Manila/Hong Kong/Paris/Dhaka/Washington, D.C./Geneva, 25 June 2020: On the occasion of the International Day in Support of Victims of Torture (26 June), the Asian Federation Against Involuntary Disappearances (AFAD), the Asian Human Rights Commission (AHRC), the International Federation for Human Rights (FIDH), Odhikar, Robert F. Kennedy Human Rights, and the World Organisation Against Torture (OMCT) remember and pay tribute to victims of torture and stand in solidarity with the victims and their families.
In Bangladesh, acts of torture and ill-treatment by security forces are widespread, despite being prohibited by the Constitution and other domestic laws. Law enforcement officials routinely resort to torture and ill-treatment in order to complete investigations and extract confessions. Moreover, there are reports that members of law enforcement agencies are involved in extortion or taking bribes from people by threatening them with torture. Members of law enforcement agencies have continued to perpetrate torture, degrading treatment, arbitrary arrests, illegal detentions, harassment and threats to kill in ‘crossfire’ amid the novel coronavirus (COVID-19) pandemic. On many occasions, victims of torture have been intimidated or forced by the police not to file complaints. From 1 January to 15 June 2020, 11 persons, including one woman, were tortured to death in police custody, according to Odhikar’s documentation.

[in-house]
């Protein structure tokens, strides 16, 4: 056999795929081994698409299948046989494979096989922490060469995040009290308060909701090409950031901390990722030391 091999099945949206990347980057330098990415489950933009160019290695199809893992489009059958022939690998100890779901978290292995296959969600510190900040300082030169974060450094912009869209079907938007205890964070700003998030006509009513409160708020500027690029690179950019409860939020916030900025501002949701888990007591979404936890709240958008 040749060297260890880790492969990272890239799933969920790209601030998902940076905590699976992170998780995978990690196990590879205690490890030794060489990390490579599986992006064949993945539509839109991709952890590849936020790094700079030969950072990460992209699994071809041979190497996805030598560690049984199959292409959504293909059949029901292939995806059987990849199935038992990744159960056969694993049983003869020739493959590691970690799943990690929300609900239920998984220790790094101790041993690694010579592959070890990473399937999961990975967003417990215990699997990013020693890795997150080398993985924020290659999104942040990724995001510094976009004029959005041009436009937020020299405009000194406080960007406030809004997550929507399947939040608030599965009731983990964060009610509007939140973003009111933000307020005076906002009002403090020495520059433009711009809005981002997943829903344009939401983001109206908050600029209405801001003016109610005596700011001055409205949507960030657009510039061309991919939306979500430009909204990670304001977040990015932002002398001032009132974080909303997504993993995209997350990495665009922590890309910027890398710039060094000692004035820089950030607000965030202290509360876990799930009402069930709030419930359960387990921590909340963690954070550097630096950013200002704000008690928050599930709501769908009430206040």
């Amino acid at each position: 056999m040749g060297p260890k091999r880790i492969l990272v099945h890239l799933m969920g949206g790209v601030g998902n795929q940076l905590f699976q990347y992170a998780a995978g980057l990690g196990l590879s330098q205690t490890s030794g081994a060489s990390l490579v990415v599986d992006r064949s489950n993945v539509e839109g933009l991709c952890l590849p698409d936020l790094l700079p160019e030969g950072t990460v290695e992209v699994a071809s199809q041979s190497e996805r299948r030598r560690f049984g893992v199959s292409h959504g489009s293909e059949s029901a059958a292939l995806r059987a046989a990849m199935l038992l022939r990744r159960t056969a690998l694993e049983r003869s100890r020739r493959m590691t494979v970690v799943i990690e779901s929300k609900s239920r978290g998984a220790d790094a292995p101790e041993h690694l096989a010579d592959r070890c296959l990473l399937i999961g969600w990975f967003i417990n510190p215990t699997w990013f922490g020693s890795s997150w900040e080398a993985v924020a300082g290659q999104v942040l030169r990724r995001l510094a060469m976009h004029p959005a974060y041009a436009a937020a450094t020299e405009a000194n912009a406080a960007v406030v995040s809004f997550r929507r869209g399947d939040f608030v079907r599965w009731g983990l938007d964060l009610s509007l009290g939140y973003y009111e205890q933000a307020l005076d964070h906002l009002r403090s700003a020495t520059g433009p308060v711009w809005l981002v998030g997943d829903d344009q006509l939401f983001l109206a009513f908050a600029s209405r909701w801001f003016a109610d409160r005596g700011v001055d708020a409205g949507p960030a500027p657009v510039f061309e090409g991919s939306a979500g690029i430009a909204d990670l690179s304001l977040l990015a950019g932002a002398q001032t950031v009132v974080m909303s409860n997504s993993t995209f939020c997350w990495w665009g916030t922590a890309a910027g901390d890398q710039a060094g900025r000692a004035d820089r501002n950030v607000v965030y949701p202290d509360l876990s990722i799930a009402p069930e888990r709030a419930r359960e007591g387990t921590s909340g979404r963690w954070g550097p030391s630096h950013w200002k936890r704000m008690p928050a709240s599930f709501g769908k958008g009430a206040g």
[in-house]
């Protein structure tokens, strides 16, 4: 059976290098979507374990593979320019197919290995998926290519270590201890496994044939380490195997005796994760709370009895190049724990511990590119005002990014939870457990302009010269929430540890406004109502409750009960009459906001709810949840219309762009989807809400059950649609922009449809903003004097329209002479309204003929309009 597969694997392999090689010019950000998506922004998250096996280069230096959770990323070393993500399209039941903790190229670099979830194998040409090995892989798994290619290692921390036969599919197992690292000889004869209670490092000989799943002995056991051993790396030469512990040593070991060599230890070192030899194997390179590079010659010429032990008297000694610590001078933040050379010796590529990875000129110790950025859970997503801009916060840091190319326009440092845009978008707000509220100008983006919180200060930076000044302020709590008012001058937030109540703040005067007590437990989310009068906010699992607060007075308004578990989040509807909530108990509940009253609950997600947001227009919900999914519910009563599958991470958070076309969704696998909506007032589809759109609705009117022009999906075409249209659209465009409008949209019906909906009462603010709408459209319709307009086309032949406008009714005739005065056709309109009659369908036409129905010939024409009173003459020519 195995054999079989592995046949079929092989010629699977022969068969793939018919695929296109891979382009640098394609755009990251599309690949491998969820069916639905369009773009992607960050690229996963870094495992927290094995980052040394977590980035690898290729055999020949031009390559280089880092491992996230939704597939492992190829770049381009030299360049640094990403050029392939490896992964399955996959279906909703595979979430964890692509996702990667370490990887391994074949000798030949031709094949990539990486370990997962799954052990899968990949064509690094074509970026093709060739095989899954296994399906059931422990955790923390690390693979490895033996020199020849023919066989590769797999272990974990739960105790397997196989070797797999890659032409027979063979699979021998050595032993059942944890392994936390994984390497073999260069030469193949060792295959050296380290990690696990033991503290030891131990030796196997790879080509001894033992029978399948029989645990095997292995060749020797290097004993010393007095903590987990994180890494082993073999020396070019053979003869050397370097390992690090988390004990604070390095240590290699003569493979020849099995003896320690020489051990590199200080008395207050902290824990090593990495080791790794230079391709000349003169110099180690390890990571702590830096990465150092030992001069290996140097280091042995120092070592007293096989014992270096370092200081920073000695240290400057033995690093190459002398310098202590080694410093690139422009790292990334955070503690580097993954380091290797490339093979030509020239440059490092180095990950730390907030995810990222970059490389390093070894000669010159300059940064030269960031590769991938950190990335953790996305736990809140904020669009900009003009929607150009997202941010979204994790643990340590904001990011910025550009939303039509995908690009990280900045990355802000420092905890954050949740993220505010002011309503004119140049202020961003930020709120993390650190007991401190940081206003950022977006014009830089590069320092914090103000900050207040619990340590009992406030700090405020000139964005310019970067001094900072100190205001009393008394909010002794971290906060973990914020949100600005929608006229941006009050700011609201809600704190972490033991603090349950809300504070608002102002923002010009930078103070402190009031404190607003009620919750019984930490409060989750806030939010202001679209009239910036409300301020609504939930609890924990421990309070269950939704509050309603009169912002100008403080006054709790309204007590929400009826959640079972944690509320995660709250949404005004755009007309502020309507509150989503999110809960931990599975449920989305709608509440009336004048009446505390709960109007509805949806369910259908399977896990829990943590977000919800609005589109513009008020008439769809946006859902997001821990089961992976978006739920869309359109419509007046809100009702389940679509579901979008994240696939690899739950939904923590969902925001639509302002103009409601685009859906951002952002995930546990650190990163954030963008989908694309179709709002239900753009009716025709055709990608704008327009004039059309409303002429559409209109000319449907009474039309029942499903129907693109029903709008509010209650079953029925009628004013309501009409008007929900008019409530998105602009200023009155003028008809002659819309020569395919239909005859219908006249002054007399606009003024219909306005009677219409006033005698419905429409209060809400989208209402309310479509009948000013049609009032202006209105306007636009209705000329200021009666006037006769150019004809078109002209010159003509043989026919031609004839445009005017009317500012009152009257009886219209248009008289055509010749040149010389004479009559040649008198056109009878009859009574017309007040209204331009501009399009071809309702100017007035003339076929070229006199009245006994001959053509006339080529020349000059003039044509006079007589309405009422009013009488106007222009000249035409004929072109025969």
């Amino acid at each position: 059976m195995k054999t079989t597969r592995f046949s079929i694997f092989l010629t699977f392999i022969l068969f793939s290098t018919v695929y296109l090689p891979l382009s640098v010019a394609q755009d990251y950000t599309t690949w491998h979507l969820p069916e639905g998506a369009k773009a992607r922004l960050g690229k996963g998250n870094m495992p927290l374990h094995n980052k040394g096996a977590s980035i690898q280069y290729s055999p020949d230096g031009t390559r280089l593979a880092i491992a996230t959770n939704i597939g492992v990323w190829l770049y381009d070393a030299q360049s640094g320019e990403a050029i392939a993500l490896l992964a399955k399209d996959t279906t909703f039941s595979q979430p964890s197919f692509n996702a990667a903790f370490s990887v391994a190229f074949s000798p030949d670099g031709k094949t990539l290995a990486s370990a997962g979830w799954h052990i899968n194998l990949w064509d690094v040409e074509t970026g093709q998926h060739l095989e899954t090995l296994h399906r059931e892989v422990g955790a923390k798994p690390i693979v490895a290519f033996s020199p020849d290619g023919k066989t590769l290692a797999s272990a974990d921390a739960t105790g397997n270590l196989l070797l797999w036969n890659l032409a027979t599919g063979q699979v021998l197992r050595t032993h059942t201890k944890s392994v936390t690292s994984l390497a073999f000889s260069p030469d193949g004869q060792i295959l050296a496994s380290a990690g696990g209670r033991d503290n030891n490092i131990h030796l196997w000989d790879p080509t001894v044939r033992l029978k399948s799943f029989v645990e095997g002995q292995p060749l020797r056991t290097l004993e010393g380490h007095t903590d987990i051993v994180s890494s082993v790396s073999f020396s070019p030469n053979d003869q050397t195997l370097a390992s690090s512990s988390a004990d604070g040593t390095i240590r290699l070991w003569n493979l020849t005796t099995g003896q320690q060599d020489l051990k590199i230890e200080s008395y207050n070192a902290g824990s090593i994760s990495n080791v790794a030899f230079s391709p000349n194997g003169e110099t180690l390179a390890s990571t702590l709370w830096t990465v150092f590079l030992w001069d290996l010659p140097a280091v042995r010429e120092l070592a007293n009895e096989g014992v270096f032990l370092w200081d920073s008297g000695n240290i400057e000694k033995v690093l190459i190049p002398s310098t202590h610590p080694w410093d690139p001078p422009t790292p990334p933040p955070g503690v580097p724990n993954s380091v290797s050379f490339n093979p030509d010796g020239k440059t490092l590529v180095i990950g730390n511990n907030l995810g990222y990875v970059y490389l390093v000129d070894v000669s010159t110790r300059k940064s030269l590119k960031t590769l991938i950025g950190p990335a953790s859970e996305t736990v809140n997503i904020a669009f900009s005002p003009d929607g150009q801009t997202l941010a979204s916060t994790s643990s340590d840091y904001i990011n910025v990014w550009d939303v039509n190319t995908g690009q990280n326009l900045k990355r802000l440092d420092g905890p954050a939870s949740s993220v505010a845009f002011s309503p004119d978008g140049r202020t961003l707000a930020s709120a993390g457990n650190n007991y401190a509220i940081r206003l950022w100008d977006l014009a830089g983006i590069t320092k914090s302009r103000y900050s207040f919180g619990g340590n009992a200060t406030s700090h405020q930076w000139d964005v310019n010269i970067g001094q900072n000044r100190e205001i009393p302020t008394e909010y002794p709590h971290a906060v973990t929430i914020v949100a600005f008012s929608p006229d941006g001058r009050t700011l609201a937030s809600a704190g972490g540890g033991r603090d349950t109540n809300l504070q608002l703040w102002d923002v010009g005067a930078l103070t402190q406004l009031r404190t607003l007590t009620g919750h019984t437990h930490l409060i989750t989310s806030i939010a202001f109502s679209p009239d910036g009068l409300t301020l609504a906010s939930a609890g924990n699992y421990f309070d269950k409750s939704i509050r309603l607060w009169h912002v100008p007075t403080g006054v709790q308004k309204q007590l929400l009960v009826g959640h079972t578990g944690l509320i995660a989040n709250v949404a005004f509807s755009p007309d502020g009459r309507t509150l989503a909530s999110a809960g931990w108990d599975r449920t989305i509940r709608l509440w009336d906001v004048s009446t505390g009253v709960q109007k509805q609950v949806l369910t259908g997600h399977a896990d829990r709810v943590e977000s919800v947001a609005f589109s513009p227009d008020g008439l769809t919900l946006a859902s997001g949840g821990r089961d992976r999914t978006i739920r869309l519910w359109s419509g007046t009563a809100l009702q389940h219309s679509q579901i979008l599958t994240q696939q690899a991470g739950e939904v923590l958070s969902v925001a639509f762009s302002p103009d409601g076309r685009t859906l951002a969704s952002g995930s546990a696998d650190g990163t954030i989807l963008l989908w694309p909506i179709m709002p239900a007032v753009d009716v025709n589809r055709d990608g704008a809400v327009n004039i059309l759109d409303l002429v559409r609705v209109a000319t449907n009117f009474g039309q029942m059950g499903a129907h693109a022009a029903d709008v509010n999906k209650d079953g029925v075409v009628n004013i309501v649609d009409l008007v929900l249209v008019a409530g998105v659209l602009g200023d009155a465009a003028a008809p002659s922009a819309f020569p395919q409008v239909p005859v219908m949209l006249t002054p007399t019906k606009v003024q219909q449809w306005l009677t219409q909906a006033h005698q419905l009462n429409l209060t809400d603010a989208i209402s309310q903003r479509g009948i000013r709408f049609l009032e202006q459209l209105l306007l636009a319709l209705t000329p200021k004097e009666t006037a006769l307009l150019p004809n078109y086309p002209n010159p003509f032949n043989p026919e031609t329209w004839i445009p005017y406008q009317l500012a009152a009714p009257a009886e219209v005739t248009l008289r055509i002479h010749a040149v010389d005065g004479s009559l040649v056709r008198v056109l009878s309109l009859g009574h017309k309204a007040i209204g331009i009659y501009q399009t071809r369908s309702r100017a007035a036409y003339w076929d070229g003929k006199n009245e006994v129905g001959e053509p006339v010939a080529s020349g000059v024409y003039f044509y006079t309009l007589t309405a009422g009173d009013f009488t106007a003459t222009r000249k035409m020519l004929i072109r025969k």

Members of law enforcement agencies continue to enjoy impunity for using torture and ill treatment. Torture victims suffer severe psychiatric complications, including post-traumatic stress disorder, depression, and anxiety. Victims are not only the individuals directly subjected to torture but also their families and communities. Needless to say, the government does not provide any psychosocial support for torture survivors and family members of the victims of torture.
In 2013, the Torture and Custodial Death (Prohibition) Act-2013 was passed by Parliament. However not only do the police stations refuse to file complaints or information reports, victims of torture and their families who seek to complain about incidents of torture are routinely subjected to threats and other acts of harassment, intimidation, and retaliation by the perpetrators. Thus, a majority of torture victims or their families did not file cases under this law due to fear of reprisals.